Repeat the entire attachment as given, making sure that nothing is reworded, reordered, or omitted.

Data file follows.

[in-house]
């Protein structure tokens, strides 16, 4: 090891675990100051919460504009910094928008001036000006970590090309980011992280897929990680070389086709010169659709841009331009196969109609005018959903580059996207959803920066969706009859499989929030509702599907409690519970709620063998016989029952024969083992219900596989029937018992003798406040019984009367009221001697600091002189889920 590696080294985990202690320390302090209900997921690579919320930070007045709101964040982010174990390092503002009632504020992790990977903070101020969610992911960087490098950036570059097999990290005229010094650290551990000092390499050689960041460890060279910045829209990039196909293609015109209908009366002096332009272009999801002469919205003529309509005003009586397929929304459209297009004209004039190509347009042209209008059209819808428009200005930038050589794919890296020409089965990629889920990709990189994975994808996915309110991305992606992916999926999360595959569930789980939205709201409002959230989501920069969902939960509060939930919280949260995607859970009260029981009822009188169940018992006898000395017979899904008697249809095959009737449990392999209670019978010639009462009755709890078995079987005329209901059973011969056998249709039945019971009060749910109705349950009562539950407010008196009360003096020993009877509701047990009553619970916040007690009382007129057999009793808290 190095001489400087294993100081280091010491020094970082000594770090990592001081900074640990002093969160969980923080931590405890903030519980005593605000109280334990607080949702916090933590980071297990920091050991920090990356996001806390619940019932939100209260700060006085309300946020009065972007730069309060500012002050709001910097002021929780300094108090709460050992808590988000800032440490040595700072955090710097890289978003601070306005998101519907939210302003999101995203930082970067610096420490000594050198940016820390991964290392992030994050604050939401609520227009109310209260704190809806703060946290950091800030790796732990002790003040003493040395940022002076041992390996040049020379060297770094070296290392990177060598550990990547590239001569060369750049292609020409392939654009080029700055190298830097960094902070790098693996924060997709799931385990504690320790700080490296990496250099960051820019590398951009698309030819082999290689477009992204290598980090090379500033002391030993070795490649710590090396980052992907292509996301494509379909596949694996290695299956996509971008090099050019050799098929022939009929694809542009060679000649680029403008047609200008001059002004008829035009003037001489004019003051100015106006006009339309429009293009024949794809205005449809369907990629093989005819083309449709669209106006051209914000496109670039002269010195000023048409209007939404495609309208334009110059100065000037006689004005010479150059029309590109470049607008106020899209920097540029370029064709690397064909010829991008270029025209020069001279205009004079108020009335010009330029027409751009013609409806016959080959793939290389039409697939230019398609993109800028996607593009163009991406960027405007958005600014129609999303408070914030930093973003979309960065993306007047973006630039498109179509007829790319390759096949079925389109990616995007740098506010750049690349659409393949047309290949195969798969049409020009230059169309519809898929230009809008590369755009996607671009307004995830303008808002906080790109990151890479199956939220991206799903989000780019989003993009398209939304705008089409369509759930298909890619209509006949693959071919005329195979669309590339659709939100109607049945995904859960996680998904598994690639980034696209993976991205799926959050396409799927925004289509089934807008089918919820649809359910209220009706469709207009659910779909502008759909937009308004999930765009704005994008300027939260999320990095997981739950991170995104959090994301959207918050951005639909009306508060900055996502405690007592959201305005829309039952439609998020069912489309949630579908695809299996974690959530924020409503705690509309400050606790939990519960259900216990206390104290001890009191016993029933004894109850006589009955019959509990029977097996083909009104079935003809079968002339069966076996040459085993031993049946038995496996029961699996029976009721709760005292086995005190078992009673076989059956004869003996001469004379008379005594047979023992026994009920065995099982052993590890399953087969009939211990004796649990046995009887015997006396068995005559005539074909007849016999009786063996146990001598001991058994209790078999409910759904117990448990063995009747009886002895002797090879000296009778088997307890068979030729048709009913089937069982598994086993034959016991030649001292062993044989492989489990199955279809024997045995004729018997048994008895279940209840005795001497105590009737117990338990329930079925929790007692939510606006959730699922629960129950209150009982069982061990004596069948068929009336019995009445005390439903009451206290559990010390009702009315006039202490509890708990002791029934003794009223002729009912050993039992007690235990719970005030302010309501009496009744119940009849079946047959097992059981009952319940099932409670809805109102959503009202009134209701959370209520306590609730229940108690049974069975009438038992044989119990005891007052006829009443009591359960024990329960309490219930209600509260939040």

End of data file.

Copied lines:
[in-house]
């Protein structure tokens, strides 16, 4: 090891675990100051919460504009910094928008001036000006970590090309980011992280897929990680070389086709010169659709841009331009196969109609005018959903580059996207959803920066969706009859499989929030509702599907409690519970709620063998016989029952024969083992219900596989029937018992003798406040019984009367009221001697600091002189889920 590696080294985990202690320390302090209900997921690579919320930070007045709101964040982010174990390092503002009632504020992790990977903070101020969610992911960087490098950036570059097999990290005229010094650290551990000092390499050689960041460890060279910045829209990039196909293609015109209908009366002096332009272009999801002469919205003529309509005003009586397929929304459209297009004209004039190509347009042209209008059209819808428009200005930038050589794919890296020409089965990629889920990709990189994975994808996915309110991305992606992916999926999360595959569930789980939205709201409002959230989501920069969902939960509060939930919280949260995607859970009260029981009822009188169940018992006898000395017979899904008697249809095959009737449990392999209670019978010639009462009755709890078995079987005329209901059973011969056998249709039945019971009060749910109705349950009562539950407010008196009360003096020993009877509701047990009553619970916040007690009382007129057999009793808290 190095001489400087294993100081280091010491020094970082000594770090990592001081900074640990002093969160969980923080931590405890903030519980005593605000109280334990607080949702916090933590980071297990920091050991920090990356996001806390619940019932939100209260700060006085309300946020009065972007730069309060500012002050709001910097002021929780300094108090709460050992808590988000800032440490040595700072955090710097890289978003601070306005998101519907939210302003999101995203930082970067610096420490000594050198940016820390991964290392992030994050604050939401609520227009109310209260704190809806703060946290950091800030790796732990002790003040003493040395940022002076041992390996040049020379060297770094070296290392990177060598550990990547590239001569060369750049292609020409392939654009080029700055190298830097960094902070790098693996924060997709799931385990504690320790700080490296990496250099960051820019590398951009698309030819082999290689477009992204290598980090090379500033002391030993070795490649710590090396980052992907292509996301494509379909596949694996290695299956996509971008090099050019050799098929022939009929694809542009060679000649680029403008047609200008001059002004008829035009003037001489004019003051100015106006006009339309429009293009024949794809205005449809369907990629093989005819083309449709669209106006051209914000496109670039002269010195000023048409209007939404495609309208334009110059100065000037006689004005010479150059029309590109470049607008106020899209920097540029370029064709690397064909010829991008270029025209020069001279205009004079108020009335010009330029027409751009013609409806016959080959793939290389039409697939230019398609993109800028996607593009163009991406960027405007958005600014129609999303408070914030930093973003979309960065993306007047973006630039498109179509007829790319390759096949079925389109990616995007740098506010750049690349659409393949047309290949195969798969049409020009230059169309519809898929230009809008590369755009996607671009307004995830303008808002906080790109990151890479199956939220991206799903989000780019989003993009398209939304705008089409369509759930298909890619209509006949693959071919005329195979669309590339659709939100109607049945995904859960996680998904598994690639980034696209993976991205799926959050396409799927925004289509089934807008089918919820649809359910209220009706469709207009659910779909502008759909937009308004999930765009704005994008300027939260999320990095997981739950991170995104959090994301959207918050951005639909009306508060900055996502405690007592959201305005829309039952439609998020069912489309949630579908695809299996974690959530924020409503705690509309400050606790939990519960259900216990206390104290001890009191016993029933004894109850006589009955019959509990029977097996083909009104079935003809079968002339069966076996040459085993031993049946038995496996029961699996029976009721709760005292086995005190078992009673076989059956004869003996001469004379008379005594047979023992026994009920065995099982052993590890399953087969009939211990004796649990046995009887015997006396068995005559005539074909007849016999009786063996146990001598001991058994209790078999409910759904117990448990063995009747009886002895002797090879000296009778088997307890068979030729048709009913089937069982598994086993034959016991030649001292062993044989492989489990199955279809024997045995004729018997048994008895279940209840005795001497105590009737117990338990329930079925929790007692939510606006959730699922629960129950209150009982069982061990004596069948068929009336019995009445005390439903009451206290559990010390009702009315006039202490509890708990002791029934003794009223002729009912050993039992007690235990719970005030302010309501009496009744119940009849079946047959097992059981009952319940099932409670809805109102959503009202009134209701959370209520306590609730229940108690049974069975009438038992044989119990005891007052006829009443009591359960024990329960309490219930209600509260939040």